There is an old cute Yiddish adage about Hanukah that goes something like this: Such a big deal for so little oil. For many reasons, Hanukah has become a very big deal. In America, no doubt, it is related to the huge public expression and emphasis on Christmas. In Israel and all the Jewish world it undoubtedly has to do with the re-birth of the modern Maccabees, as it were. We once again have autonomy over the Land of Israel in a type of replay of events from over two thousand years ago.
I recently read a question about the length of our celebration. The question was: Why do we celebrate the miracle for eight nights/days when actually there was enough oil to burn for one day. Wouldn’t that make the miracle of the oil really a seven-day thing? There were a few answers and there is one that I wish to share. This holiday has all sorts of implications about miracles, natural occurrences and human activity. The truth is the “miracle of the oil” would not have transpired had not the person who decided to light the oil, even if there only enough for one night, done so. And so we find that this story contains a significant aspect of human agency. We have to partner with ideals, aspirations and as some say, God’s will. Nothing happens in human history without the imprint of human will.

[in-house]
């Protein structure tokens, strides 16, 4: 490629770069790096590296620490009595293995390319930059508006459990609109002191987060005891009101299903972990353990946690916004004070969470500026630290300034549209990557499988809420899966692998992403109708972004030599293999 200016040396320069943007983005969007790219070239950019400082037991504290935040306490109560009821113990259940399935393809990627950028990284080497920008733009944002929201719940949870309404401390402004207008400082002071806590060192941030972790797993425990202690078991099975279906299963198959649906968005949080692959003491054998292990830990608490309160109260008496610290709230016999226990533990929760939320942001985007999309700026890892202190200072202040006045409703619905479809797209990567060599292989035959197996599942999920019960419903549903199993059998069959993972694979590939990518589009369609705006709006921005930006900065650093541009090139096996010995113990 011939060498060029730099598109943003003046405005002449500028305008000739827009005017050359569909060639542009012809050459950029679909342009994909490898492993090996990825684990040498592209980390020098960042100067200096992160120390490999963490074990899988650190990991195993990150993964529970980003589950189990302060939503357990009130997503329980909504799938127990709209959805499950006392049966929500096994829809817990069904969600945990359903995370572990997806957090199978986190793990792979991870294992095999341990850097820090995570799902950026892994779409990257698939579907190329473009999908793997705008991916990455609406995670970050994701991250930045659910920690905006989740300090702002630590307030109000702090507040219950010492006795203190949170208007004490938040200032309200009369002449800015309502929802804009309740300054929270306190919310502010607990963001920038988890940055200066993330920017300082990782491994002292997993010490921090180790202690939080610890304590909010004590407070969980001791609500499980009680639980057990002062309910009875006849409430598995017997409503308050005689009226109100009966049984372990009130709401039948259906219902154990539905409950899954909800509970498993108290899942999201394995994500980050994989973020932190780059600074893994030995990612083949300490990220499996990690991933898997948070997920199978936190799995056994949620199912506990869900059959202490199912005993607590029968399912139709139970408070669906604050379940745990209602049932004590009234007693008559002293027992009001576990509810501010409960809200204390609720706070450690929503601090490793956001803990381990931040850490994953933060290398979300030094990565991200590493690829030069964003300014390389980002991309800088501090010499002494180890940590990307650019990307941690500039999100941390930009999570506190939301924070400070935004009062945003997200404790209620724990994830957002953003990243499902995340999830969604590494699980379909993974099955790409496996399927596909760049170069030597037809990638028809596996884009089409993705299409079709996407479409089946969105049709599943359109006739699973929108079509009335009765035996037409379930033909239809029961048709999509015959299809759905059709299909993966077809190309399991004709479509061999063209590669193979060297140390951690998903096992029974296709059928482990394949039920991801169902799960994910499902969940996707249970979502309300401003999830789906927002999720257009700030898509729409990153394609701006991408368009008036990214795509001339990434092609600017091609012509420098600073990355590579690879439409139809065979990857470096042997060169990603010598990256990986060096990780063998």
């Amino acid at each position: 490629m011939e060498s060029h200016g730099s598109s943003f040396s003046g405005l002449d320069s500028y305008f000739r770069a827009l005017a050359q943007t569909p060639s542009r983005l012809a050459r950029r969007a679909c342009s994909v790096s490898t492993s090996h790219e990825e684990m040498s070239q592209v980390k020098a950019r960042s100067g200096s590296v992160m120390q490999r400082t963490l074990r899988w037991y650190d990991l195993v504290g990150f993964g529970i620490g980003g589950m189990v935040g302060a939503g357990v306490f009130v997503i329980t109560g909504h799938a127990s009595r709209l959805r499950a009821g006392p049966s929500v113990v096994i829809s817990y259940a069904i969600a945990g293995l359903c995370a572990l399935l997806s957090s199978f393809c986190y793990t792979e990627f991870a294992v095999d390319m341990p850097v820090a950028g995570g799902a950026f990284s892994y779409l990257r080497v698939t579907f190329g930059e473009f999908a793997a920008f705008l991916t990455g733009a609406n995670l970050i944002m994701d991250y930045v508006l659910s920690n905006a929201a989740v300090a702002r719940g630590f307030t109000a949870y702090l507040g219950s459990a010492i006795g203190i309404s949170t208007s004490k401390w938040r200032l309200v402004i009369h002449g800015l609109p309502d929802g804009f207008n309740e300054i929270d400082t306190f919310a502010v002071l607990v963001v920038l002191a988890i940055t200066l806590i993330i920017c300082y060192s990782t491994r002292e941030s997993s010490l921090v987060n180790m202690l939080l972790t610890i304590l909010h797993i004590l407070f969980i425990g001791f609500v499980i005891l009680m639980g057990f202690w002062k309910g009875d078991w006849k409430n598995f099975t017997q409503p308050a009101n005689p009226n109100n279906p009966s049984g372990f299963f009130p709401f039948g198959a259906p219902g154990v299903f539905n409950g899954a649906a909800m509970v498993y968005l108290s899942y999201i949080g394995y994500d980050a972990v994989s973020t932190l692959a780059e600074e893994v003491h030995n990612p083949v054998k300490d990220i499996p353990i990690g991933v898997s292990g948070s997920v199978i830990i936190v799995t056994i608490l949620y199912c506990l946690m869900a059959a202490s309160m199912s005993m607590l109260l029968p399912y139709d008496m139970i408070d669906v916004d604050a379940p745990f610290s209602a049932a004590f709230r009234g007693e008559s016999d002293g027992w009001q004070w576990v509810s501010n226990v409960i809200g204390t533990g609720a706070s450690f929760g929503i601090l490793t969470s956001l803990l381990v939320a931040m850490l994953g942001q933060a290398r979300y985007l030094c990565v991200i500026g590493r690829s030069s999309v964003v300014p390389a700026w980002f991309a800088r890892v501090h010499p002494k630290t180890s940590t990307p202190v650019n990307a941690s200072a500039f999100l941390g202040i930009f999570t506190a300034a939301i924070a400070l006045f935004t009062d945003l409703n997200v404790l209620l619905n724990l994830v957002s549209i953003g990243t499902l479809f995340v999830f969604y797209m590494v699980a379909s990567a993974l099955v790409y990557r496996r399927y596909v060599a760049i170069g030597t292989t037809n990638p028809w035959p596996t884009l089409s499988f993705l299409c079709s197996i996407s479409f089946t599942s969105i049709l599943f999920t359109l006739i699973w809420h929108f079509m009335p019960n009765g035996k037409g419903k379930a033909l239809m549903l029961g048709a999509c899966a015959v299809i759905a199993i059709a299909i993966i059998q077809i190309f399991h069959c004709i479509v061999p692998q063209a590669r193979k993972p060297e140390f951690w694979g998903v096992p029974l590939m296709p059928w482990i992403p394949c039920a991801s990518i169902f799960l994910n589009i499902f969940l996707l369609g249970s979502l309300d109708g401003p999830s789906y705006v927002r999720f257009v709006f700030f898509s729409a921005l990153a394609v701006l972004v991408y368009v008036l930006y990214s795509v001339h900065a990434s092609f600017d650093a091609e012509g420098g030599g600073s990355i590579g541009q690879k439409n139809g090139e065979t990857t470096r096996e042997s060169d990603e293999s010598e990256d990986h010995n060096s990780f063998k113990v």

In early American history, there is a story of George Washington coming across a Jewish soldier lighting a menorah. (The Diary of Michael and Louisa Hart). It was in Valley Forge in 1777. The soldier explained the significance of the holiday; a conviction-driven uprising, and a tactical victory against immense odds. Washington responded: “I rejoice to think that miracles could still happen.”
According to some war historians, in June 1778 Washington implemented battle tactics taken from the Maccabees. The rest is history.
Miracles can’t happen if we don’t take responsibility. And so with hope and a little oil we take the Channukiah again, as witnesses to the power of light, the power of conviction, the power of values and the meaning of light!
See you in shul.
Chag Urim Sameach
Rabbi David Steinhardt